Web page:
Statistical Oddities Part 1


I’m going to come back to posting on L-series soon. For now I’m going to do a first post in a series on some funny business in statistics. These are mostly going to be little things to watch out for if you are new to statistical analysis. These will be well-known things, so experts probably won’t find much use in this series. On the other hand, if you’ve just had a single undergraduate course, then you probably missed these strange examples which cause danger for mis-analysis in the “real world.”

Our funny distribution today is the Cauchy distribution. To point out the funny business, let’s recall the Bayesian worked example. We flipped a coin and modelled it using the beta distribution. We wanted to determine whether or not it was biased. If we got {n} heads and {m} tails, then the maximum of the distribution happened at {\frac{n}{n+m}}.

Nice! The most likely value for our bias was exactly the mean. Now beta distributions can be a little skewed, so our 95% confidence interval wasn’t symmetric about the mean, but the mean is always in the confidence interval no matter what our threshold is or how skewed our posterior is. This feels right, and it turns out that basically every distribution you encounter in a first stats class has this property.

This property (that the mean is always a “good guess”) is essentially a formal consequence of the Central Limit Theorem. That’s the problem. To prove the CLT, our distribution has to satisfy some mild amount of niceties. One of them is that the moments/variance are defined. It turns out that the Cauchy distribution does not satisfy this.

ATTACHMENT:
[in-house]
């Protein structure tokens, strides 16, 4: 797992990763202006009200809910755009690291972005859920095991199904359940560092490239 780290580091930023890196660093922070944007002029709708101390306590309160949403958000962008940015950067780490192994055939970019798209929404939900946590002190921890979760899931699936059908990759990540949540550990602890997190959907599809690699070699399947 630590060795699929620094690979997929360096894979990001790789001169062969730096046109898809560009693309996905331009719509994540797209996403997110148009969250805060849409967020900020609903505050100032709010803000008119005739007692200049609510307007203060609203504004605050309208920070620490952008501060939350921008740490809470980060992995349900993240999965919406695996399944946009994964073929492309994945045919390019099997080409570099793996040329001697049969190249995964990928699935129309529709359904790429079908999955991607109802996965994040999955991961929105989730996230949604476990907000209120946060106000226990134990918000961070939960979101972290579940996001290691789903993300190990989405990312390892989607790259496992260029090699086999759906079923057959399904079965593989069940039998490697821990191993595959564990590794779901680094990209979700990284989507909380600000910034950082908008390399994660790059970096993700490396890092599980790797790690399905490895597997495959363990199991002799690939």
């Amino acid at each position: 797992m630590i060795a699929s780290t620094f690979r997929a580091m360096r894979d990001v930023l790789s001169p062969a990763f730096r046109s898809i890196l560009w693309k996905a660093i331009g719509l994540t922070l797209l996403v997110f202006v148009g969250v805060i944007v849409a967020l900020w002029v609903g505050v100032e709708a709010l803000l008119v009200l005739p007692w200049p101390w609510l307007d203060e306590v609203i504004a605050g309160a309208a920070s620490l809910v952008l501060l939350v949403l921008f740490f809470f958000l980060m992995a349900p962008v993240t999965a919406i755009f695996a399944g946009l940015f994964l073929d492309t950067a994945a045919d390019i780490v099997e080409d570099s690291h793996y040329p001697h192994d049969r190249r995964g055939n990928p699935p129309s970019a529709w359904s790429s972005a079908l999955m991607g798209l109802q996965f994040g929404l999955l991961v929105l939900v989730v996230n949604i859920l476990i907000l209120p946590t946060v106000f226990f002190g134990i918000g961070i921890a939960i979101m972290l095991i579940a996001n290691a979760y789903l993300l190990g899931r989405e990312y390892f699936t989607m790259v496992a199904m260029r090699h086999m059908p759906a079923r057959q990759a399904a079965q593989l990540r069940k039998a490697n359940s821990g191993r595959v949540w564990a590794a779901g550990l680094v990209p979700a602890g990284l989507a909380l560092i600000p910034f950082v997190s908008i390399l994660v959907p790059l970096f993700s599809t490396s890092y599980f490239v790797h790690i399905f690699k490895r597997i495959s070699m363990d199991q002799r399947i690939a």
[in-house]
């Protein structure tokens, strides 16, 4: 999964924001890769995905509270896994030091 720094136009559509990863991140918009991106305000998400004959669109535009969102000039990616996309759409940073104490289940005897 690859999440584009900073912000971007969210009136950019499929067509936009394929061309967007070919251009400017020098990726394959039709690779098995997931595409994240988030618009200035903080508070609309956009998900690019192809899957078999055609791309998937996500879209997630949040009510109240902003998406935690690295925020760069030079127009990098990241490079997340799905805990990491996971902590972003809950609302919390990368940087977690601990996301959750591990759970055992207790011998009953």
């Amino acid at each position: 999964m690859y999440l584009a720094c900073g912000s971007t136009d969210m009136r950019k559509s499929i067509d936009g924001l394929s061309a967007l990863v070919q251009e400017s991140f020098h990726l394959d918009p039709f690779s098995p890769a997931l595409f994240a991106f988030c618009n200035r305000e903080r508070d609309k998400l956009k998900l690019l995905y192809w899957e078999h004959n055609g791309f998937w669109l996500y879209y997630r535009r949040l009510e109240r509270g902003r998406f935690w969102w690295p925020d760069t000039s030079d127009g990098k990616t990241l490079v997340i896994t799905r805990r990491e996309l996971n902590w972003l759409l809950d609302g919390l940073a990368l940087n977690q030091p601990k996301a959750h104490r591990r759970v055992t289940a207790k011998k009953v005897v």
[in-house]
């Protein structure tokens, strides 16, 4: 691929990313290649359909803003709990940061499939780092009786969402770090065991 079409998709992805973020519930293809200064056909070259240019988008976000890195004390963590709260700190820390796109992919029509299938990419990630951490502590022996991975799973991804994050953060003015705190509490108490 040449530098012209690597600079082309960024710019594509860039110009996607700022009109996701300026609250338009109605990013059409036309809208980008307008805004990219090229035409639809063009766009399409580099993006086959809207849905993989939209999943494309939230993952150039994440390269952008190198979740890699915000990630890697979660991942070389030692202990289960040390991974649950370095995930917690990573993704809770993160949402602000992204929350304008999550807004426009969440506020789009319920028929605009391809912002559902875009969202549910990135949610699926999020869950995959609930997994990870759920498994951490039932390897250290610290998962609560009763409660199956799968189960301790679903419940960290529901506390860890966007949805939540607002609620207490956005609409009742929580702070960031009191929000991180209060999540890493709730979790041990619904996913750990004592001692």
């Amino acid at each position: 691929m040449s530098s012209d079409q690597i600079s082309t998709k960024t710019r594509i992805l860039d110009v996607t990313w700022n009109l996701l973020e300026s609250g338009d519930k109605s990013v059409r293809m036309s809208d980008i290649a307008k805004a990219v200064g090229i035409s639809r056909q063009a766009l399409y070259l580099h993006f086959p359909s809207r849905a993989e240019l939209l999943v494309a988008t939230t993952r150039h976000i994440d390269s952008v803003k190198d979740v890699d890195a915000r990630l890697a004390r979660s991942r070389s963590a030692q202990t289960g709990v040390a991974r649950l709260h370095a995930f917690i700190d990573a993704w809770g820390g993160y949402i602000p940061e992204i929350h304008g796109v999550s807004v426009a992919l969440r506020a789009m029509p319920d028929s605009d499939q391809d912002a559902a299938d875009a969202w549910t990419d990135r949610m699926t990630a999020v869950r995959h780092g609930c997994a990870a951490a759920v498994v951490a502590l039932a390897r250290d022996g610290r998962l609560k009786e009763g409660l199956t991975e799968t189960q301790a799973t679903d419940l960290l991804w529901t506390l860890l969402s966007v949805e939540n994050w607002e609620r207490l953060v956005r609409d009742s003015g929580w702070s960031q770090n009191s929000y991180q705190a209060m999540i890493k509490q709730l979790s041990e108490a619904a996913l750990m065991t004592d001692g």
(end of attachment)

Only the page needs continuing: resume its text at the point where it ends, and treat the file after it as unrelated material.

One scary thing is that the Cauchy distribution actually appears very naturally in lots of situations. It has two hyperparameters

\displaystyle P(x|\alpha, \beta)=\frac{\beta}{\pi(\beta^2+(x-\alpha)^2)}

and even worse it lends itself to a Bayesian analysis well, because the way we update the distribution as new data comes in gives us another Cauchy distribution.

Suppose we do an experiment: we collect photons from an unknown source and want to locate the {x} and {y} (i.e {\alpha} and {\beta}) values of the source. This fits into a Cauchy distribution framework. In fact, Hanson and Wolf did some computer simulations using a Monte Carlo method to see what happens (the full paper is here). To simplify things, we assume that one of the values is known exactly.

The Cauchy distribution actually peaks extremely fast (inversely proportional to {\sqrt{N}} where {N} is the sample size). So after a reasonable amount of data we get an extremely high confidence in a very narrow range. We can say with near certainty exactly where the location is by using the posterior distribution.

So what happened with the mean? In the experiment with the most data, they found the actual location at {0.236} and the mean was {7.14\times 10^8}. So…it was off by probably worse than your wildest imagination could have guessed. On the other hand, the median was {0.256}.

The variance of the distribution is infinite, so the outliers throw the mean around alot, but the median is actually protected against this. This goes to show that you cannot always assume the mean of the data is a reasonable guess! You actually have to do the Bayesian analysis and go to the posterior distribution to get the correct estimator.

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